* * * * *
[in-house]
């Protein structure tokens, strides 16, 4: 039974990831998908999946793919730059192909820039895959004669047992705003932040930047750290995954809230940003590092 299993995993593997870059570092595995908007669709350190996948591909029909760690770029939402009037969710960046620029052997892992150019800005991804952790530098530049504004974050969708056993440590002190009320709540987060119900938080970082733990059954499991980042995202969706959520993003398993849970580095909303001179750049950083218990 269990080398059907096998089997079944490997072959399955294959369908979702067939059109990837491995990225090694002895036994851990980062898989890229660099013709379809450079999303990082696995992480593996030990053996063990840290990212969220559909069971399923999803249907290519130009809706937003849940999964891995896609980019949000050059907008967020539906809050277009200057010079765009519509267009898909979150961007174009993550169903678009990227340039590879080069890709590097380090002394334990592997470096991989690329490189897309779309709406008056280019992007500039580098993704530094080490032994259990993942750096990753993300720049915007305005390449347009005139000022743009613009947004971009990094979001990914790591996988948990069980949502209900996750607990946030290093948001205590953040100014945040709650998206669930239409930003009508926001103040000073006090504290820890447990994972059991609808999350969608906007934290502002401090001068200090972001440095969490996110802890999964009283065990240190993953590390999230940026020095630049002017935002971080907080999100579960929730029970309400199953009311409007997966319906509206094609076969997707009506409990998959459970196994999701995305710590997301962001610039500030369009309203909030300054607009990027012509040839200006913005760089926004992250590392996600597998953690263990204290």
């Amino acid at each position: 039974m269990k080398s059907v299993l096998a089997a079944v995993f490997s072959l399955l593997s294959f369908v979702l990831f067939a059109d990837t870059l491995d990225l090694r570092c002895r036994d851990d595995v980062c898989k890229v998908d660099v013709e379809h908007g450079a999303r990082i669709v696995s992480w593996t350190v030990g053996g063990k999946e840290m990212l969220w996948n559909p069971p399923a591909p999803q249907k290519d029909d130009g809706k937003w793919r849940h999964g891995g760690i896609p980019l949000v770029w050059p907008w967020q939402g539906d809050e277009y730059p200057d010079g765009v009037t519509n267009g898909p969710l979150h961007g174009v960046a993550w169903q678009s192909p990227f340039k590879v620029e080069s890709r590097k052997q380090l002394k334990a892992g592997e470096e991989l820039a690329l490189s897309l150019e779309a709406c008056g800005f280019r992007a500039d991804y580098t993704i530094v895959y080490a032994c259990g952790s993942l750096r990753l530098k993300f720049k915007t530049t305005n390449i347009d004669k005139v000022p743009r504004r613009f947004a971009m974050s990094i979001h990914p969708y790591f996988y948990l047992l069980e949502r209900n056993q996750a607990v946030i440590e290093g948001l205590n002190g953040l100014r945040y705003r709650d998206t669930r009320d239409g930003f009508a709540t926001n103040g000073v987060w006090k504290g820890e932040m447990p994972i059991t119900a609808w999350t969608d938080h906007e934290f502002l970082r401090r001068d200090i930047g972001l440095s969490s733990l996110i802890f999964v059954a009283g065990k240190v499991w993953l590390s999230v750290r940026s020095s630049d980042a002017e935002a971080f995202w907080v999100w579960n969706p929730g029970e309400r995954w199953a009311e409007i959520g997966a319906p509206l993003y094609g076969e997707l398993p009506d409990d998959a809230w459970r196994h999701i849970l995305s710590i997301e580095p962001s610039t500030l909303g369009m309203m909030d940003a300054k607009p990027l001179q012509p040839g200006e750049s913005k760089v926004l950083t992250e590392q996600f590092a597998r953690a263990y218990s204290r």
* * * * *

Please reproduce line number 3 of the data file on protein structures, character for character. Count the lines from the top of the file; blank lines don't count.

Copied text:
């Amino acid at each position: 039974m269990k080398s059907v299993l096998a089997a079944v995993f490997s072959l399955l593997s294959f369908v979702l990831f067939a059109d990837t870059l491995d990225l090694r570092c002895r036994d851990d595995v980062c898989k890229v998908d660099v013709e379809h908007g450079a999303r990082i669709v696995s992480w593996t350190v030990g053996g063990k999946e840290m990212l969220w996948n559909p069971p399923a591909p999803q249907k290519d029909d130009g809706k937003w793919r849940h999964g891995g760690i896609p980019l949000v770029w050059p907008w967020q939402g539906d809050e277009y730059p200057d010079g765009v009037t519509n267009g898909p969710l979150h961007g174009v960046a993550w169903q678009s192909p990227f340039k590879v620029e080069s890709r590097k052997q380090l002394k334990a892992g592997e470096e991989l820039a690329l490189s897309l150019e779309a709406c008056g800005f280019r992007a500039d991804y580098t993704i530094v895959y080490a032994c259990g952790s993942l750096r990753l530098k993300f720049k915007t530049t305005n390449i347009d004669k005139v000022p743009r504004r613009f947004a971009m974050s990094i979001h990914p969708y790591f996988y948990l047992l069980e949502r209900n056993q996750a607990v946030i440590e290093g948001l205590n002190g953040l100014r945040y705003r709650d998206t669930r009320d239409g930003f009508a709540t926001n103040g000073v987060w006090k504290g820890e932040m447990p994972i059991t119900a609808w999350t969608d938080h906007e934290f502002l970082r401090r001068d200090i930047g972001l440095s969490s733990l996110i802890f999964v059954a009283g065990k240190v499991w993953l590390s999230v750290r940026s020095s630049d980042a002017e935002a971080f995202w907080v999100w579960n969706p929730g029970e309400r995954w199953a009311e409007i959520g997966a319906p509206l993003y094609g076969e997707l398993p009506d409990d998959a809230w459970r196994h999701i849970l995305s710590i997301e580095p962001s610039t500030l909303g369009m309203m909030d940003a300054k607009p990027l001179q012509p040839g200006e750049s913005k760089v926004l950083t992250e590392q996600f590092a597998r953690a263990y218990s204290r």